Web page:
At the heart of Gottesman RTW Academy is an intimate understanding of how educators and the community infuse learning, nature, and community with faith. The school, a triumphant celebration of its members and culture at the highest peak of the hill, is an expert integration of natural surrounds with complex site, materials, program, space, and technology design choices - a year-round celebration of Earth Day initiatives.
Sparked by imagination and responsive to opportunities within the natural environment, Gottesman RTW Academy evokes a harmonious dialogue between people and land:
- 75% of the school’s power originates from rooftop solar panels—this is directly incorporated into the learning process, with a readout panel permanently mounted outside the science room, allowing students to track progress.
- Several large boulders were uncovered on the site during excavation—subsequently cleaned and reused for landscaping at the front of the school. The selection of existing boulders over more traditional bollards enhance the school’s relationship to the site, with the added benefit of a passive security measure to protect the building and envelop it in nature.
- The new parking lots are strung like the beads on a necklace along the looping entry drive. Greenspace in the center of the loops acts as a raingarden, cleaning the water before it runs off, respecting the high standards of the highlands and neighboring districts attention to water flow.
The Judaic concept of “tikkun olam”, repairing the world, is expressed in the project’s approach to the methods in which students learn about the natural cycle from planting, to harvest, to cooking and composting:
- The farm-to-table experience begins with an aromatic garden for growing vegetables and traditional ceremonial herbs. An outdoor classroom in its own right, the garden area is where the seeds of intentional and thoughtful learning about the cultural relationship to both land and food is cultivated.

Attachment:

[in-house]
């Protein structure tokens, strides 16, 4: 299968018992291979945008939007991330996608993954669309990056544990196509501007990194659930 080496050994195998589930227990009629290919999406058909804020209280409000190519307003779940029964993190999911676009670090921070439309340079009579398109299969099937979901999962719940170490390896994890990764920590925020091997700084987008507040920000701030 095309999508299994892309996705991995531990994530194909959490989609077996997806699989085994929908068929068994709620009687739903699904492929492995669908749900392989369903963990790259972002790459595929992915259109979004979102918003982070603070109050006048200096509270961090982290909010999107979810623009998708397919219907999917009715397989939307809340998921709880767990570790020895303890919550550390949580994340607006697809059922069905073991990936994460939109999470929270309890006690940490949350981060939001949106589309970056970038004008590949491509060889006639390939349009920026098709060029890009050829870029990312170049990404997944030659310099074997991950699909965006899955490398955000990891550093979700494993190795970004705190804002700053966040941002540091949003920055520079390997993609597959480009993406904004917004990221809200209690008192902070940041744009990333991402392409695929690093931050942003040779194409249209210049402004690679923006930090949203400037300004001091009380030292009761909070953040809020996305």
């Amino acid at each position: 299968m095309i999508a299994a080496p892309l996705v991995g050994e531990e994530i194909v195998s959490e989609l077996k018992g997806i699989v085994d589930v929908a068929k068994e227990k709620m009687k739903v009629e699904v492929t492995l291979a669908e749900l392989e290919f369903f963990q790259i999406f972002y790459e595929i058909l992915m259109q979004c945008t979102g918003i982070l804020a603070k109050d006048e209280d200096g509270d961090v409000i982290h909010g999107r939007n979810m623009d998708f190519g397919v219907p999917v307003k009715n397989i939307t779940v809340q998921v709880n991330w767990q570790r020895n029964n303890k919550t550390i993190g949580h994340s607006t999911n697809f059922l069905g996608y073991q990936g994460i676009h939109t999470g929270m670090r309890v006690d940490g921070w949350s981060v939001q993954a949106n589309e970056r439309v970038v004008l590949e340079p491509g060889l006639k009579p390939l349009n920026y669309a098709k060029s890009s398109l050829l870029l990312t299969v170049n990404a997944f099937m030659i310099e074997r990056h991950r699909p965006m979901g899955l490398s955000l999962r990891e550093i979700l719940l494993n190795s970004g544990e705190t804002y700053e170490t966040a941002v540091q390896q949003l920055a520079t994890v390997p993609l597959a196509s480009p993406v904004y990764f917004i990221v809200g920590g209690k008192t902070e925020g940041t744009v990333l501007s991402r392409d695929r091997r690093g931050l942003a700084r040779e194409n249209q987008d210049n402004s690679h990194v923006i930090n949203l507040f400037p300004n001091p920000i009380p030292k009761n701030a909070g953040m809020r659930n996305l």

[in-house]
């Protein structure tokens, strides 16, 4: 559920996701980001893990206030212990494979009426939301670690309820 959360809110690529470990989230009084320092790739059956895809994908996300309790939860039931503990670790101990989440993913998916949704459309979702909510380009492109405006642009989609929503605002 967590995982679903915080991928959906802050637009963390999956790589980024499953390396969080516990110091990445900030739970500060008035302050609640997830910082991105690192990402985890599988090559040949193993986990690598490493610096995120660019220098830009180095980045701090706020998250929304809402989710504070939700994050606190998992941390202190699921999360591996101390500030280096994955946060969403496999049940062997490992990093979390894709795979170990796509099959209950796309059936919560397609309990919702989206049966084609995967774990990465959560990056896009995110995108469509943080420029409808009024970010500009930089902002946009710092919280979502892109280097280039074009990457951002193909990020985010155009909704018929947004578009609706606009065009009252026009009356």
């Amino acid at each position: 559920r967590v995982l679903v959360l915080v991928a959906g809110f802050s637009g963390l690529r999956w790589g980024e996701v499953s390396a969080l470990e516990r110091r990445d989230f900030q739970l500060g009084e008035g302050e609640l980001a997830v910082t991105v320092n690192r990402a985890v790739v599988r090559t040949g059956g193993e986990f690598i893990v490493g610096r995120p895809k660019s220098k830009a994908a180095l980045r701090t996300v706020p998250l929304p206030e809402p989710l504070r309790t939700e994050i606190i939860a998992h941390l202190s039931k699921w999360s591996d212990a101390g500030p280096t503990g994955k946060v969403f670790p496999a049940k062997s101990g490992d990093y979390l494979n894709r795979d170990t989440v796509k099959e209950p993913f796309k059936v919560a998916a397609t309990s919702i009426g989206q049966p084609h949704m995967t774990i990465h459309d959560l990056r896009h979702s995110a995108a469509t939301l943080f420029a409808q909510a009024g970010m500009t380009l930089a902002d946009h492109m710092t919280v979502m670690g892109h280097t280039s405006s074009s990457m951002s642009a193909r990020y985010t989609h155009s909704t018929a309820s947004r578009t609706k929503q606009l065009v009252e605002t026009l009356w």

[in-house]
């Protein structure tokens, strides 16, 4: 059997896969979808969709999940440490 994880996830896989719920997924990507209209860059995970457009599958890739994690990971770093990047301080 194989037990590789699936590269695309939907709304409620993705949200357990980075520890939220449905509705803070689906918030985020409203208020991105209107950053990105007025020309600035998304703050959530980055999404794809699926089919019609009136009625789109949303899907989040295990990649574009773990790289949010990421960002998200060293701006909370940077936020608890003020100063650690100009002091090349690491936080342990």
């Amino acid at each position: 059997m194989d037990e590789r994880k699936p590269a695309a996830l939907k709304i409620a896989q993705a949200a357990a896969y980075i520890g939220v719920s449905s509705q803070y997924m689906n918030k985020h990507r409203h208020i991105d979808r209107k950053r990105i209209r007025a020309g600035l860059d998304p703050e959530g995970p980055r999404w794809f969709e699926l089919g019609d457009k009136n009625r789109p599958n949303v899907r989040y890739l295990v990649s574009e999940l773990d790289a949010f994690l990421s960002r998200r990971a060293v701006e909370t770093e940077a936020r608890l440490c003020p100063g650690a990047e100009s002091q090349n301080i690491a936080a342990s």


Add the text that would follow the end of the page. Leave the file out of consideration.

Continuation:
- Near the kitchens and garden is a compost area where students can participate in the process of breaking down organic matter into humus that can be remixed into the garden soil.
Respect and resonance of the immediate surrounds shaped the final design; the natural environment is the building’s parti, its highest expression:
- The building’s wings are masterfully arranged to resemble the surrounding glacially carved rock masses, tucked gracefully into an existing stand of birch trees.
- The massing is organized around four “boulder” cores—classrooms and daycare—and the airy, transparent “woods” that make up community spaces—kitchen, art studio, dining room, and atrium.
- The sanctuary, at the front of the building, opens onto an expansive view of the woods below, yet remains protected, with wooden slats filtering the light in an aesthetic that evokes light sifting through leaves.
- The building plan was shifted inch by inch to preserve existing trees—the half-dozen that couldn’t be built around were relocated and replanted as important features of the landscape. The design further includes plants sacred to the Jewish faith, such as fig trees.
A methodical design process transformed the site into a responsive, responsible home away from home to cultivate student learning, family enrichment, community connections, and faith. The Gottesman RTW Academy of Morris County both translates and emulates its environs—built on bedrock, a tough and unrelenting material formed by nature thousands of years ago, and surrounded by birch trees swaying in the wind, bending but rarely breaking. This place, designed through collaborative partnership, imaginative thinking, and insightful touches, realizes a perfect elevation for the Gottesman RTW Academy and its mission to its students and the world.
For more on the school and its sustainable initiatives: